We’ve Become Digital Addicts: It’s Time to Take Control of Technology and Not Let Tech Control Us

7 Layers of T-shirts to #Hashtag 7 Chapters of My SXSW Presentation

Breaking Digital Facades: It’s Time to Take Tech Back,” that was the title of my presentation at SXSW. Instead of using the stage as a promotional platform, I wanted to raise awareness around something that we’re all in some way grappling with…addiction to social media and digital devices and the resulting affects on our psyche, intellect and behavior as a result.

For those who have followed my work over the years, this stance may come as a surprise. As a geek apologist who helped drive the rise of Web 2.0, social media, apps, etc., I was a hopeless optimist, dedicating my work to guiding organizations, governments, institutions and individuals how to use these technologies for good. But somewhere along the way, we fell astray.

Over time, novices, opportunists, spammers, scammers and eventually, villains and everything in between, found ways to poison the social streams of humanity. But they weren’t the only antagonists in this unfolding saga. Even our protagonists, Mark Zuckerberg, Steve Jobs, Ev Williams, Jack Dorsey, Evan Spiegal, et al., played an intentional or unintentional role in exposing human vulnerabilities as users (literally) succumbed to the seduction of these powerful devices and apps.

With social media comes great responsibility.

As an aspiring digital anthropologist, I’ve since studied the effects of these technologies on society and humanity and I wanted to share the results of those findings at SXSW. In short, we have unwittingly become the problem we were trying to solve. Now, we’re at a digital and human crossroads and we have a choice to make.

While it’s easy to get caught up in the bombastic waves of #deletefacebook, Cambridge Analytica, the U.S. Election, Brexit, Russia, etc., there’s another side to the story we haven’t really let sink in.

The story of us.

We became the product. We willfully gave our lives and our inner selves to devices, social networks, and apps. Those activities were recorded as data, which was then sold to advertisers in the name of more personalized marketing. In return, we were compensated with Likes, followers, praise, engagement, and…dopamine…a whole bunch of it.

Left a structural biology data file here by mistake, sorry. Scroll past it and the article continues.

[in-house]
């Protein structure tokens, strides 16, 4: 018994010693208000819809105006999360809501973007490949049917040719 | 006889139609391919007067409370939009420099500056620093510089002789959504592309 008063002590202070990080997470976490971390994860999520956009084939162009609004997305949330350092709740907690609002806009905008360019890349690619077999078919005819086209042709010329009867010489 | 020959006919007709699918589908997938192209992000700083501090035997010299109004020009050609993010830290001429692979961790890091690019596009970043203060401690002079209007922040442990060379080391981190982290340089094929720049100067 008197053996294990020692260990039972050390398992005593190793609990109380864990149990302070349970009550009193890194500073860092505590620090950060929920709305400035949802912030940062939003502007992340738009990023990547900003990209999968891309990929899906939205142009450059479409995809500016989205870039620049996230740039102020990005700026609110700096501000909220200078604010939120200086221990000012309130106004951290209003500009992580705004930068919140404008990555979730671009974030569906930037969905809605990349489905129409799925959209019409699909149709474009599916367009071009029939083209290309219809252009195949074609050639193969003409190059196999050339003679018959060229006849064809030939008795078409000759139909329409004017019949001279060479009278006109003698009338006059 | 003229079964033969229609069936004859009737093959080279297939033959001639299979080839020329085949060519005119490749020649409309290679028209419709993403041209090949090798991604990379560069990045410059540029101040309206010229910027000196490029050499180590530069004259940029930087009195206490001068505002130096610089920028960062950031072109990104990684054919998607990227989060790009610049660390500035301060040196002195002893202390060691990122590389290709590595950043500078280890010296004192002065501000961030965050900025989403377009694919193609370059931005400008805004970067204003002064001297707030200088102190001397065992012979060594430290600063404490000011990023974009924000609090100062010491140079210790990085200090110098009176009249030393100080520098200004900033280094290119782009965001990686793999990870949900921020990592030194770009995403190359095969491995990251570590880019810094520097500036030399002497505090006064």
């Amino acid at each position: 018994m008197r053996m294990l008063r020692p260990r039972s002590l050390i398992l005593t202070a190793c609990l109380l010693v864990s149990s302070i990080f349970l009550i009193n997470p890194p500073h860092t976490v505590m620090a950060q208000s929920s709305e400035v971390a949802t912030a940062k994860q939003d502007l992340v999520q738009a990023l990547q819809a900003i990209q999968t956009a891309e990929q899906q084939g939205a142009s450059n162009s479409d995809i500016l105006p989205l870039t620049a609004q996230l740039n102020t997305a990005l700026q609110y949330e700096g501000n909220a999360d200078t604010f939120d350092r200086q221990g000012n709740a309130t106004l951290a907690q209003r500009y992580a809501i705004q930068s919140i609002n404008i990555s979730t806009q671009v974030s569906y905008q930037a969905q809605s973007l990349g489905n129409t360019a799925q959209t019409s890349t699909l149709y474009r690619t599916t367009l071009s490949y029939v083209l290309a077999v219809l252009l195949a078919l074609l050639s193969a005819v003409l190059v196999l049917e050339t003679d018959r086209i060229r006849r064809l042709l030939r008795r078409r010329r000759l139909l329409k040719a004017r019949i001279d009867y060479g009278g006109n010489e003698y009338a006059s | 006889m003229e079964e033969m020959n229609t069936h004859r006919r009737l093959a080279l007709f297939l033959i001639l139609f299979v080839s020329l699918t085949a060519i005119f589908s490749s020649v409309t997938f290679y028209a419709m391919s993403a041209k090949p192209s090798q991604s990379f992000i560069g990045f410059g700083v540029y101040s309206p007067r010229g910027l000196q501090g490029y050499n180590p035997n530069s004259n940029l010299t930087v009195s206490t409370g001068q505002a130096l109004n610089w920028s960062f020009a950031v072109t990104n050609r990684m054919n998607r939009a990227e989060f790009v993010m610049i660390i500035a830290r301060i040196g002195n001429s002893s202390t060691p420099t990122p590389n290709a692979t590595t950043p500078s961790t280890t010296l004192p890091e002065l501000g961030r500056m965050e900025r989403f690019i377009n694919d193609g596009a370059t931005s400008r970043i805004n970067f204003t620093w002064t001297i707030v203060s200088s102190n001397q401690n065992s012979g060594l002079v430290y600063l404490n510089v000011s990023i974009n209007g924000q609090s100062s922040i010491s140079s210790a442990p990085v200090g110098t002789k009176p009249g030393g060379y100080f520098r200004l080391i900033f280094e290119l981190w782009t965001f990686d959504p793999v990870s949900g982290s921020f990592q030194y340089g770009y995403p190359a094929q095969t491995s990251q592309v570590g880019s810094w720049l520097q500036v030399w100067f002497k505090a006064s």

Did you know we check our phones about 1,500x per week, which adds up to about 177 minutes a day? In some my research, that can be on the low end. Try installing the Moments app to see for yourself.

Ignorance is bliss, until it’s not.

As in anything, we can’t move forward until we assume some responsibility for our role in all of this.

After studying technology’s evolution, the effects on business and society are undeniable — we fell to the dark side. But it’s not all our fault. Yes, we freely give ourselves online, at least what we wanted others to see. We gaveaway our data, location, our friendships and relationships, our expressions, what we love, what we do, all in exchange for access, audience, connections and validation

By design, social media and personal devices were meant to seduce us. They were designed to give us a platform and feedback loop that is virtuous. Developers knowingly used many design techniques that are tied to addiction. It’s not only robbing us of time that could go toward more productive experiences, we’re investing in facades that negatively impact individuality, relationships, and self-esteem.

Tristan Harris, a prominent designer in Silicon Valley believes that “technology is hijacking our minds and society.” He would know because he was part of the movement that created these monsters. Now, he’s dedicating his work to design ethics. As such, he founded the Center for Humane Technology with the goal of “reversing the digital attention crisis and realigning technology with humanity’s best interests.”

But, there’s more to the story than addiction. Our vulnerabilities are being used against us.

The same design and psychological techniques that lure users to technology are being applied to news and information/misinformation on the right, middle and left. And of course, there are the bots and fake news propagators who’ve figured out how to weaponize social media’s backdoors to exploit our fears, our secrets and passion points.

It has to stop. There’s no good that can come from any of this if we continue on the same path. This crossroads at which we stand represents an opportunity for us to take back control.

As individuals, as brands, as media, we have a choice in how we communicate, what we consume and how we steer value-added experiences that resurrect our idealism and swing the pendulum back from the dark side.

Before, I left to Austin for SXSW, I spent time with Tonya Hall at ZDNet to offer a preview of the presentation and share my inspiration for shifting direction this way. It would mean a lot if you would give it a view.

Since this interview was recorded, SXSW has also published an audio recording of the “Digital Facades” presentation online. I’m working on getting the video and would love for you to see it. I wore 7 layers of custom t-shirts (see artwork above), with each representing a #hashtag theme for 7 chapters of the presentation.

It was a humble and personal anthology of how the disrupters became “the devils” and the opportunities we now have to resurrect our idealism.

Please join me in the effort. I plan on dedicating more and more time to this subject. I’d also love to hear your stories and thoughts.

Brian Solis is principal analyst and futurist at Altimeter, the digital analyst group at Prophet. He’s also a world-renowned keynote speaker and 7x best-selling author. His latest book, X: Where Business Meets Design, explores the future of brand and customer engagement through experience design. Follow him on Twitter, Facebook and LinkedIn. Invite him to speak at your next event.

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